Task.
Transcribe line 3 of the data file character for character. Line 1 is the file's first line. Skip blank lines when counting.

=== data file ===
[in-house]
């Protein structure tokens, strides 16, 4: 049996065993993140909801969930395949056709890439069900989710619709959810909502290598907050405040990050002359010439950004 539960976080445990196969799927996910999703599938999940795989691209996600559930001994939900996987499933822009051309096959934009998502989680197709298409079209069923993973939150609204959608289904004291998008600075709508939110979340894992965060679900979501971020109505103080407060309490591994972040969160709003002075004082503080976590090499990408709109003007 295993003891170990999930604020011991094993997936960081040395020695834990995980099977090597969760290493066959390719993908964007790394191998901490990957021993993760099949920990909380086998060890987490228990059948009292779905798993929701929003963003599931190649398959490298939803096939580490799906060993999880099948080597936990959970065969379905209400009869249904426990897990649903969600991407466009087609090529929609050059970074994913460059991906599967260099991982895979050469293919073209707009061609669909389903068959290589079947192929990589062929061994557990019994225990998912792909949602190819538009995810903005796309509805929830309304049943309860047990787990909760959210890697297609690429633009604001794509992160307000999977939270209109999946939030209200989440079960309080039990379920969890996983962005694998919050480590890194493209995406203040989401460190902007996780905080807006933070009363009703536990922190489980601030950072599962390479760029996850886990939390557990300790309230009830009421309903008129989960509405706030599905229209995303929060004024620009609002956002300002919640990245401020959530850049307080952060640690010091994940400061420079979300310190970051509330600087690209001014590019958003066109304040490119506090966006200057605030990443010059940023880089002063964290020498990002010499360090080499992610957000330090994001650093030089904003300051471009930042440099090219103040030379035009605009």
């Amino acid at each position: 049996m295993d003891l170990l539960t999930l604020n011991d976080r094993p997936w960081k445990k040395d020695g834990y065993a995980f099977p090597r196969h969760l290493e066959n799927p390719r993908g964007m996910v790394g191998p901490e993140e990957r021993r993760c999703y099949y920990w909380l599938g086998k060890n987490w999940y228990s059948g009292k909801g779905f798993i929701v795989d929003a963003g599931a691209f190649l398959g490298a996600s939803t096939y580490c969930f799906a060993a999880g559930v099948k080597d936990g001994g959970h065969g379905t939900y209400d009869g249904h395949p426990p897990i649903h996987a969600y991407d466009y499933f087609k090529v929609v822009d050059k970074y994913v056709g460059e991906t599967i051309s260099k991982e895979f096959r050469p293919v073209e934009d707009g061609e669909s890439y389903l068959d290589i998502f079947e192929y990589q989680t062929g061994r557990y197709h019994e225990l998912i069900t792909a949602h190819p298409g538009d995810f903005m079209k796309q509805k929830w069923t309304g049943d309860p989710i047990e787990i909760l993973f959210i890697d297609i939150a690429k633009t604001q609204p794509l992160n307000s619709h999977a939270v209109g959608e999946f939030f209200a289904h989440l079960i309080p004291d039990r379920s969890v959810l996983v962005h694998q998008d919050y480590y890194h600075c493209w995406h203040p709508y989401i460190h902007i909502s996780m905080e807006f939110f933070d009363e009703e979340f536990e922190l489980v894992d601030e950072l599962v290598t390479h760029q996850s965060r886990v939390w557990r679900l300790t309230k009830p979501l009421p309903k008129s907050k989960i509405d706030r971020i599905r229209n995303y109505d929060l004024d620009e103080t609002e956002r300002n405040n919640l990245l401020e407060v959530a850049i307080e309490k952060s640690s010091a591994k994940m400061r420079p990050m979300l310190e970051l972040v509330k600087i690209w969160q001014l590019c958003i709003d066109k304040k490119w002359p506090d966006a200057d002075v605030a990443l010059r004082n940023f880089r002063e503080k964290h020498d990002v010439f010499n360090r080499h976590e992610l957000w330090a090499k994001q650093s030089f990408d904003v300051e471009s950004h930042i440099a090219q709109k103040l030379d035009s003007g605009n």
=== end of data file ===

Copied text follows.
């Amino acid at each position: 049996m295993d003891l170990l539960t999930l604020n011991d976080r094993p997936w960081k445990k040395d020695g834990y065993a995980f099977p090597r196969h969760l290493e066959n799927p390719r993908g964007m996910v790394g191998p901490e993140e990957r021993r993760c999703y099949y920990w909380l599938g086998k060890n987490w999940y228990s059948g009292k909801g779905f798993i929701v795989d929003a963003g599931a691209f190649l398959g490298a996600s939803t096939y580490c969930f799906a060993a999880g559930v099948k080597d936990g001994g959970h065969g379905t939900y209400d009869g249904h395949p426990p897990i649903h996987a969600y991407d466009y499933f087609k090529v929609v822009d050059k970074y994913v056709g460059e991906t599967i051309s260099k991982e895979f096959r050469p293919v073209e934009d707009g061609e669909s890439y389903l068959d290589i998502f079947e192929y990589q989680t062929g061994r557990y197709h019994e225990l998912i069900t792909a949602h190819p298409g538009d995810f903005m079209k796309q509805k929830w069923t309304g049943d309860p989710i047990e787990i909760l993973f959210i890697d297609i939150a690429k633009t604001q609204p794509l992160n307000s619709h999977a939270v209109g959608e999946f939030f209200a289904h989440l079960i309080p004291d039990r379920s969890v959810l996983v962005h694998q998008d919050y480590y890194h600075c493209w995406h203040p709508y989401i460190h902007i909502s996780m905080e807006f939110f933070d009363e009703e979340f536990e922190l489980v894992d601030e950072l599962v290598t390479h760029q996850s965060r886990v939390w557990r679900l300790t309230k009830p979501l009421p309903k008129s907050k989960i509405d706030r971020i599905r229209n995303y109505d929060l004024d620009e103080t609002e956002r300002n405040n919640l990245l401020e407060v959530a850049i307080e309490k952060s640690s010091a591994k994940m400061r420079p990050m979300l310190e970051l972040v509330k600087i690209w969160q001014l590019c958003i709003d066109k304040k490119w002359p506090d966006a200057d002075v605030a990443l010059r004082n940023f880089r002063e503080k964290h020498d990002v010439f010499n360090r080499h976590e992610l957000w330090a090499k994001q650093s030089f990408d904003v300051e471009s950004h930042i440099a090219q709109k103040l030379d035009s003007g605009n």